Over the last few years, employers have seen the National Labor Relations Board (NLRB) strike down social media policies, email policies, workplace disruption policies and various other “work rules” that are common in workplaces across the country. On Dec. 24, the NLRB struck down yet another one. In Whole Foods Market, Inc., 363 NLRB No. 87 (2015), the Board held that an employer’s prohibition on the use of recording devices in the workplace to record conversations, events, etc., without company authorization was unlawful under the National Labor Relations Act (NLRA).

Two Whole Foods policies at issue:

  1. Team Member Recordings: It is a violation of Whole Foods Market policy to record conversations with a tape recorder or other recording device (including a cell phone or any electronic device) unless prior approval is received from your store or facility leadership. The purpose of this policy is to eliminate a chilling effect to the expression of views that may exist when one person is concerned that his or her conversation with another is being secretly recorded. This concern can inhibit spontaneous and honest dialogue especially when sensitive or confidential matters are being discussed. Violation of this policy will result in corrective action up to and including discharge.
  2. In order to encourage open communication, free exchange of ideas, spontaneous and honest dialogue and an atmosphere of trust, Whole Foods Market has adopted the following policy concerning the audio and/or video recording of company meetings. It is a violation of Whole Foods Market policy to record conversations, phone calls, images or company meetings with any recording device (including but not limited to a cellular telephone, PDA, digital recording device, digital camera, etc.) unless prior approval is received from your Store/Facility Team Leader, Regional President, Global Vice President or a member of the Executive Team, or unless all parties to the conversation give their consent. Violation of this policy will result in corrective action, up to and including discharge.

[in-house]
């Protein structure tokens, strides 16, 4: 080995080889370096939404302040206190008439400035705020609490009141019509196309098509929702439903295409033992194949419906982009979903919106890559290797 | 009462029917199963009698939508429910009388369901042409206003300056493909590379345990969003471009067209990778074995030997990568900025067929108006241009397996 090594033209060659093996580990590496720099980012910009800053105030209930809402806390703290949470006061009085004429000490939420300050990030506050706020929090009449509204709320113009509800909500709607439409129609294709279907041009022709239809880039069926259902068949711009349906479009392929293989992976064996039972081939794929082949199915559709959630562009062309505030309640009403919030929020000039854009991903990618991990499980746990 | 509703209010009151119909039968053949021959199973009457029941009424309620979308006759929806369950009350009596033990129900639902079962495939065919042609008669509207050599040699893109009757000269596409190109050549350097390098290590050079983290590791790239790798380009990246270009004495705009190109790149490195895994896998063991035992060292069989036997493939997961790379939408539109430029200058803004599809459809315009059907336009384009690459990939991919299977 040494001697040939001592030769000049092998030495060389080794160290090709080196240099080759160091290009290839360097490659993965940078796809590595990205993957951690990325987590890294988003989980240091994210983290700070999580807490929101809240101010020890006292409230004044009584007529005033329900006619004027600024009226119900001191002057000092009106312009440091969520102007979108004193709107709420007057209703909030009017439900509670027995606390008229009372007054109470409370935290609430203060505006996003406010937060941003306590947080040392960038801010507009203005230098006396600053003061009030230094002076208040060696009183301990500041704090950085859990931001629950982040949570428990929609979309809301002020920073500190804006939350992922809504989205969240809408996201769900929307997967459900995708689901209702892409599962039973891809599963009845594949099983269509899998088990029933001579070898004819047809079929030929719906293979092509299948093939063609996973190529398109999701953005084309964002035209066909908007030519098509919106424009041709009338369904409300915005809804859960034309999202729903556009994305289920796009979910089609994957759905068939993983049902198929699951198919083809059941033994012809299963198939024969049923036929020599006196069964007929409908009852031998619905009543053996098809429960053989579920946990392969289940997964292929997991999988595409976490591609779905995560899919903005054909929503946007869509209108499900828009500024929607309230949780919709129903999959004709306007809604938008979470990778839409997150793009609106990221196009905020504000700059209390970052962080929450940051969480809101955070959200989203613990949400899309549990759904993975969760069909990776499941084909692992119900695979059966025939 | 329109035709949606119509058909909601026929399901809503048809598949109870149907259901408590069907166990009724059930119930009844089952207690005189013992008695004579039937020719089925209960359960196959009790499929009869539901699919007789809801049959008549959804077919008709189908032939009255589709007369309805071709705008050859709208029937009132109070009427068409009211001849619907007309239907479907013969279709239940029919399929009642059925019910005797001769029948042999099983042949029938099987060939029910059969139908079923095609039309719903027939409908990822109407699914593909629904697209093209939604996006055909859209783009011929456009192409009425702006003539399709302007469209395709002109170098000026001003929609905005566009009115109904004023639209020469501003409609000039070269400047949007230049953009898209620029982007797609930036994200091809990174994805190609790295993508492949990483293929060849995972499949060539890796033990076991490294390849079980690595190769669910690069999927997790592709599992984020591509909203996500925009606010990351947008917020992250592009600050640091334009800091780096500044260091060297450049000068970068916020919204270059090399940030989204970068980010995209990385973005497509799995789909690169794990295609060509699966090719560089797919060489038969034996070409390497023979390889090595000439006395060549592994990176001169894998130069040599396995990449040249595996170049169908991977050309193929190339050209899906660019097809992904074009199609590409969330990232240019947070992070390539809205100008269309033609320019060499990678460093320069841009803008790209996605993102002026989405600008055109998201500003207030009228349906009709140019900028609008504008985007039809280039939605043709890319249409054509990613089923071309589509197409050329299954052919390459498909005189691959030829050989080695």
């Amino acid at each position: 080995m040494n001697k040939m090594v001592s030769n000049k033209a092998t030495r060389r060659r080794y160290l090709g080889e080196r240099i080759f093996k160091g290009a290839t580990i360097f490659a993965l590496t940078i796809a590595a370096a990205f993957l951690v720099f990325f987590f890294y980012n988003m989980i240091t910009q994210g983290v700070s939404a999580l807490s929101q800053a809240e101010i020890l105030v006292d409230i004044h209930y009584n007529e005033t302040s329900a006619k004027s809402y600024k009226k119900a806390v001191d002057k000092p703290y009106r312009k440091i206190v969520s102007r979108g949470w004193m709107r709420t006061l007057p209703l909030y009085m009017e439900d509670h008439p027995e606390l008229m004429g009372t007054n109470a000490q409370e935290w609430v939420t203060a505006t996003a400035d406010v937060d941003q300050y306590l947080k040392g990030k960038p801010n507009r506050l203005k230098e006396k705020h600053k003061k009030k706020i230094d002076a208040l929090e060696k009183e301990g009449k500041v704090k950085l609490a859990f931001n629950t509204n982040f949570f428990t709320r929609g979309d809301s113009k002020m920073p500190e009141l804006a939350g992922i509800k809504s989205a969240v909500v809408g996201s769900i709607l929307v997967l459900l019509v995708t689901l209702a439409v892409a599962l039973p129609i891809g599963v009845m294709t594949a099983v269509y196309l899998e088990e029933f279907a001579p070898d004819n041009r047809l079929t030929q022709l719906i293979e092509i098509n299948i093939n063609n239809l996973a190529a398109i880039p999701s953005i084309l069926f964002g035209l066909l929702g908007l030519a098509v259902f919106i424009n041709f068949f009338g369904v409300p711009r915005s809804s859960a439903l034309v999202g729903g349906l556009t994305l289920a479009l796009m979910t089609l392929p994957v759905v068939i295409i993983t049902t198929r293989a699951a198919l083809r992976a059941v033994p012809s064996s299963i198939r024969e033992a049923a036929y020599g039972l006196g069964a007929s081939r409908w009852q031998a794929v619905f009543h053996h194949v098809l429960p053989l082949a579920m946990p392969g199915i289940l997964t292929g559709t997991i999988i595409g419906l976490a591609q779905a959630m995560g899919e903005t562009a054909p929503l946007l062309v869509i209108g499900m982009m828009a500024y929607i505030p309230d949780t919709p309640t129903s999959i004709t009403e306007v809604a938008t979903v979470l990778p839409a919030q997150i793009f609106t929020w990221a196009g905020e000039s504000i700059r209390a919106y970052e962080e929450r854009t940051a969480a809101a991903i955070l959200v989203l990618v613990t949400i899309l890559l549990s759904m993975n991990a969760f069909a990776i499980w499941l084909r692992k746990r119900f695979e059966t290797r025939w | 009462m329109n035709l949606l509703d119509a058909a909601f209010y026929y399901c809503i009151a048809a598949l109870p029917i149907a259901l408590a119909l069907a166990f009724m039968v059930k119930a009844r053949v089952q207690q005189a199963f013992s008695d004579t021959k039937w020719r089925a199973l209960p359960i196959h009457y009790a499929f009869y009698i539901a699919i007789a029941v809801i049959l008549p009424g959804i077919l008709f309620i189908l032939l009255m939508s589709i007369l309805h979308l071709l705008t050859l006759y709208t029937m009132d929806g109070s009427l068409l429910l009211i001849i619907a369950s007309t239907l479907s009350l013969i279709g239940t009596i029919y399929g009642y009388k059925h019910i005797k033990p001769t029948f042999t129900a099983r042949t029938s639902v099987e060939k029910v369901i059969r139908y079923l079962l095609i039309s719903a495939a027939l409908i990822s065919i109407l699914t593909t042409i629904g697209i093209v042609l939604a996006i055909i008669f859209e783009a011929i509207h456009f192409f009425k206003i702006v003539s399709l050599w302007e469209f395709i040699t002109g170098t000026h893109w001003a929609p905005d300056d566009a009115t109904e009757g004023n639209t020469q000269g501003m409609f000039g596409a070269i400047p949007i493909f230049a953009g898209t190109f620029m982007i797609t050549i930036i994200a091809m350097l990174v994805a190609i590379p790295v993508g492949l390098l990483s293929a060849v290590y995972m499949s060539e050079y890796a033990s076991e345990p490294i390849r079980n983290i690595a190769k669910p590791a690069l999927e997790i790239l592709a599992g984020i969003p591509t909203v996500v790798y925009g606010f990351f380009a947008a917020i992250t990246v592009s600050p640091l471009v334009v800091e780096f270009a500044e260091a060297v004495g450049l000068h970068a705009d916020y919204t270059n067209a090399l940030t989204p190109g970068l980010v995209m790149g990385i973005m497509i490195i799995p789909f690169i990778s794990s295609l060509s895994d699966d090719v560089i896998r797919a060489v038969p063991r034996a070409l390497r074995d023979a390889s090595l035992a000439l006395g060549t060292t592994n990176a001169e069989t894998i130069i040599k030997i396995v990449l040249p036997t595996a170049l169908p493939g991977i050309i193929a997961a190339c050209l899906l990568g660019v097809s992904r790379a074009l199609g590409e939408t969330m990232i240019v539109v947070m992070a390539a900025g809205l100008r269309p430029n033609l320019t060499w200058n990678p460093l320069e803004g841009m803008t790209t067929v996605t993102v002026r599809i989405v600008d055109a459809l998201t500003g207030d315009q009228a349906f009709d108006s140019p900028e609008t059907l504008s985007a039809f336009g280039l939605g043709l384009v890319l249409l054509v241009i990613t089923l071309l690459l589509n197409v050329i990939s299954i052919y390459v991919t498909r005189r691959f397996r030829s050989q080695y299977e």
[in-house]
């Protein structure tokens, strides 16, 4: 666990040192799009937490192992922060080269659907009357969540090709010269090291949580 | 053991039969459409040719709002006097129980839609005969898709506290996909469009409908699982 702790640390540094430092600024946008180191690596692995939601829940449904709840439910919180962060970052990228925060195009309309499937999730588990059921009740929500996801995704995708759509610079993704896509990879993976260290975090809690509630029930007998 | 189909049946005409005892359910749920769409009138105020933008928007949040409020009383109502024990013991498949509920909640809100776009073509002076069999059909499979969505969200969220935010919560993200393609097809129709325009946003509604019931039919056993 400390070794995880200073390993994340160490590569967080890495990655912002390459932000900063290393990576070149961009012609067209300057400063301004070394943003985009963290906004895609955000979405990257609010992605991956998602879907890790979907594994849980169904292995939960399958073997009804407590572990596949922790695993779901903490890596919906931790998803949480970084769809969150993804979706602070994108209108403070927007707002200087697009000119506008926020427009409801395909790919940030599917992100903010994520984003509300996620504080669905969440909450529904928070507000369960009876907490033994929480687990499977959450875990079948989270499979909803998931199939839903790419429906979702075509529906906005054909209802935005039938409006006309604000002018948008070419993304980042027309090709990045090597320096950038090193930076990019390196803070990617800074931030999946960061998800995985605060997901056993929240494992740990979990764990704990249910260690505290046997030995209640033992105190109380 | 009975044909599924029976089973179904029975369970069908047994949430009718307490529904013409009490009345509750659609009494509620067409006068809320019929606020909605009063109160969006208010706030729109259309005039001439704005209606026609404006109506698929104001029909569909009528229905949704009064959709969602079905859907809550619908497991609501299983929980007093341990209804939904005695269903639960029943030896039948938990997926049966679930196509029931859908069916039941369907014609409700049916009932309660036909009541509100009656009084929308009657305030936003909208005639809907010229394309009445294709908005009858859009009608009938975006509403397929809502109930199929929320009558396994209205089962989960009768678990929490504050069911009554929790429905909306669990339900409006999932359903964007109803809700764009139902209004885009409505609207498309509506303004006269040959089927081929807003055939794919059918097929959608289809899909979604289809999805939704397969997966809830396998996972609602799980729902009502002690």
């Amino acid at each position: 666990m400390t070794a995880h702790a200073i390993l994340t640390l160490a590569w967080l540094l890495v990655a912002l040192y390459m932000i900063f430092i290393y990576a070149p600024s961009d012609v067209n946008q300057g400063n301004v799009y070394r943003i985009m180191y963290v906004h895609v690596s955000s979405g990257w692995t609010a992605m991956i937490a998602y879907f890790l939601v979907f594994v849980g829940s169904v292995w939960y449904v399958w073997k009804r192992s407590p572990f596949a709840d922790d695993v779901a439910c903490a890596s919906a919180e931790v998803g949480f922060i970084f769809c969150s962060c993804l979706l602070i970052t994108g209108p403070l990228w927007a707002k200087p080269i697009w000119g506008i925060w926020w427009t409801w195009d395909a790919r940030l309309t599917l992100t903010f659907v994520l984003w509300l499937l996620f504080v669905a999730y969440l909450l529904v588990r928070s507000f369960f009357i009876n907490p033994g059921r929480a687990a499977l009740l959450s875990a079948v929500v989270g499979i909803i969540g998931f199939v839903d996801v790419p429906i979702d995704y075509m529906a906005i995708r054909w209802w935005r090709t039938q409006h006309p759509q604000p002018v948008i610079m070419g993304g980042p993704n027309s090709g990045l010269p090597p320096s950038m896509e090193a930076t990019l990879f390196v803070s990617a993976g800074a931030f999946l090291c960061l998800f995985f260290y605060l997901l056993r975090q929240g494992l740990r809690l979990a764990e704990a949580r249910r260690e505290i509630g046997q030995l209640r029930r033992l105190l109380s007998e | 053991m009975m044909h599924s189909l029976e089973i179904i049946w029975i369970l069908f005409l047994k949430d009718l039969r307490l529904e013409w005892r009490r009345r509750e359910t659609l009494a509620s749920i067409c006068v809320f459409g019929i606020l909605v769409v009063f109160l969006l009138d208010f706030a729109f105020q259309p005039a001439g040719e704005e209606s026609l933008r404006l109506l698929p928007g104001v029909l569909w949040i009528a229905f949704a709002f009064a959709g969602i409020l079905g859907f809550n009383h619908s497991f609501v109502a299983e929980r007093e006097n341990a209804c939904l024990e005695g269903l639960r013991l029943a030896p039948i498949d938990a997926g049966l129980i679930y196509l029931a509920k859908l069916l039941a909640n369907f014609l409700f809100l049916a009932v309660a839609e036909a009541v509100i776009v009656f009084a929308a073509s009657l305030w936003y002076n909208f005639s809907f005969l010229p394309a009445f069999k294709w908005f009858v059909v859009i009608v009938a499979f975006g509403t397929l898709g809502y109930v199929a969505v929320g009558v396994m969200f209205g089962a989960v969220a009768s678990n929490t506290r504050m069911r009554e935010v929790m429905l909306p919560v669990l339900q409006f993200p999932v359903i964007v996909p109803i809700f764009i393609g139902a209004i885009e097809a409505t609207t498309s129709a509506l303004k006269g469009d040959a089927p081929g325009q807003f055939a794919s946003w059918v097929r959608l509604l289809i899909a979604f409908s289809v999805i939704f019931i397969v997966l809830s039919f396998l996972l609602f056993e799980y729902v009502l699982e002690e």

Please note that while many Whole Foods Market locations may have security or surveillance cameras operating in areas where company meetings or conversations are taking place, their purposes are to protect our customers and Team Members and to discourage theft and robbery.

Citing Section 7 of the NLRA – a section that protects employees engaging in “concerted activity” for “mutual aid and protection” – the NLRB reasoned that both policies were unlawful because there are some circumstances under which employees may be permitted to record activities or conversations in the workplace that relates to their terms and conditions of employment (e.g., picketing activity, unsafe work conditions employees have concerns over, inconsistent application of workplace rules, etc.). According to the Board, both policies would have led employees to believe they were not allowed to record activity protected by Section 7 of the NLRA. Thus, the Board held that employer policies prohibiting workplace recordings generally will be found to be unlawful under the NLRA if those policies can be viewed as restricting employees’ rights to record activities protected by Section 7.

This case is the latest example of the Board expanding its interpretation of Section 7 to invalidate employer workplace rules. While the Board indicated it may find other recordings policies to be lawful, it failed to offer any definitive guidance on what language in such a policy it would accept. Accordingly, any companies that have these types of rules in effect need to revisit these policies in the new year. When employers are evaluating whether to implement and/or maintain this type of rule, the wording used and stated purpose will be critical. For example, the NLRB noted that it previously allowed a hospital to ban recordings where patient privacy was cited as the basis for the rule. Accordingly, if employers are able to articulate (and establish) a similar privacy interest as the basis, that may give them some flexibility. General assertions of “confidentiality” and “encouragement of honest dialogue” will not carry the day, however, based on the Whole Foods decision.